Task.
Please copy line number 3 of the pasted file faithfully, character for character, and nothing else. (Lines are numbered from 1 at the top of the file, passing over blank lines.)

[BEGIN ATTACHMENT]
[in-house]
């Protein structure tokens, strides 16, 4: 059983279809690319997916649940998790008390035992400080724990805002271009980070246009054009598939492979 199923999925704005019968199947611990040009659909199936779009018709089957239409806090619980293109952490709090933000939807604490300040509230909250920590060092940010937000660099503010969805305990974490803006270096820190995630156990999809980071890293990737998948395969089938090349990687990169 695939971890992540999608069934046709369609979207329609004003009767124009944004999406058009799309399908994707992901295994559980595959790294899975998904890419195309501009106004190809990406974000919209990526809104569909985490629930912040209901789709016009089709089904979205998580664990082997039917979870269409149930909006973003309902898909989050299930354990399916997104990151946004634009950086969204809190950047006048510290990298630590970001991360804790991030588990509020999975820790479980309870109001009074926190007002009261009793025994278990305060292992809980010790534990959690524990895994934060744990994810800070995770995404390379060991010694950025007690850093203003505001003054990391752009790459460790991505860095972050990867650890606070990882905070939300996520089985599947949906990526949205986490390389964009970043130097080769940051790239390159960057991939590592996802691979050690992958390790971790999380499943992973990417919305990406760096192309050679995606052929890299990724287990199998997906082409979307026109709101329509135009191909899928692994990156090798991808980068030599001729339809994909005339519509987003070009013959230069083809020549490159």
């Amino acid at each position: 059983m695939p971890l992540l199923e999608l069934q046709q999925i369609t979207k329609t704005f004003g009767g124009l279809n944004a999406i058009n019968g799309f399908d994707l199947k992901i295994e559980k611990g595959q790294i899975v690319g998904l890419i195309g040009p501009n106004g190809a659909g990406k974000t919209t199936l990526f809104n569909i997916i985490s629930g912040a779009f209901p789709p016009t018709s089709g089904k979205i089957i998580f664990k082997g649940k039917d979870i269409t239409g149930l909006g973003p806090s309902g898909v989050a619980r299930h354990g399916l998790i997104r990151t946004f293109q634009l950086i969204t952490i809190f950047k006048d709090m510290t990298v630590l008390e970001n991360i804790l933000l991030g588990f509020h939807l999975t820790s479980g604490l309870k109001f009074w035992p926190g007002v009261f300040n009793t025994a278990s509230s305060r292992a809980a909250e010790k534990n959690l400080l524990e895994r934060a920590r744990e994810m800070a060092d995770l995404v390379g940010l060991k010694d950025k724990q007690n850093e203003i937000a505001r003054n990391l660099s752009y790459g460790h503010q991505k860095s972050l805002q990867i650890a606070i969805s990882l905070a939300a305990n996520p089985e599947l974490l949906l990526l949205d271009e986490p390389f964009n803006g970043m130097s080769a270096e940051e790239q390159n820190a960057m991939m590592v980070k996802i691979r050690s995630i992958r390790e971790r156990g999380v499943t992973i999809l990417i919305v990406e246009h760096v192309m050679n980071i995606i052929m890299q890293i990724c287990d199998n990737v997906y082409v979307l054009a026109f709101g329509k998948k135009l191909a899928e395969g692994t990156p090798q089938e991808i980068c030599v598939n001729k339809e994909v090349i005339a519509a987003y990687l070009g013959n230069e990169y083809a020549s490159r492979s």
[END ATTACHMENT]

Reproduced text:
């Amino acid at each position: 059983m695939p971890l992540l199923e999608l069934q046709q999925i369609t979207k329609t704005f004003g009767g124009l279809n944004a999406i058009n019968g799309f399908d994707l199947k992901i295994e559980k611990g595959q790294i899975v690319g998904l890419i195309g040009p501009n106004g190809a659909g990406k974000t919209t199936l990526f809104n569909i997916i985490s629930g912040a779009f209901p789709p016009t018709s089709g089904k979205i089957i998580f664990k082997g649940k039917d979870i269409t239409g149930l909006g973003p806090s309902g898909v989050a619980r299930h354990g399916l998790i997104r990151t946004f293109q634009l950086i969204t952490i809190f950047k006048d709090m510290t990298v630590l008390e970001n991360i804790l933000l991030g588990f509020h939807l999975t820790s479980g604490l309870k109001f009074w035992p926190g007002v009261f300040n009793t025994a278990s509230s305060r292992a809980a909250e010790k534990n959690l400080l524990e895994r934060a920590r744990e994810m800070a060092d995770l995404v390379g940010l060991k010694d950025k724990q007690n850093e203003i937000a505001r003054n990391l660099s752009y790459g460790h503010q991505k860095s972050l805002q990867i650890a606070i969805s990882l905070a939300a305990n996520p089985e599947l974490l949906l990526l949205d271009e986490p390389f964009n803006g970043m130097s080769a270096e940051e790239q390159n820190a960057m991939m590592v980070k996802i691979r050690s995630i992958r390790e971790r156990g999380v499943t992973i999809l990417i919305v990406e246009h760096v192309m050679n980071i995606i052929m890299q890293i990724c287990d199998n990737v997906y082409v979307l054009a026109f709101g329509k998948k135009l191909a899928e395969g692994t990156p090798q089938e991808i980068c030599v598939n001729k339809e994909v090349i005339a519509a987003y990687l070009g013959n230069e990169y083809a020549s490159r492979s």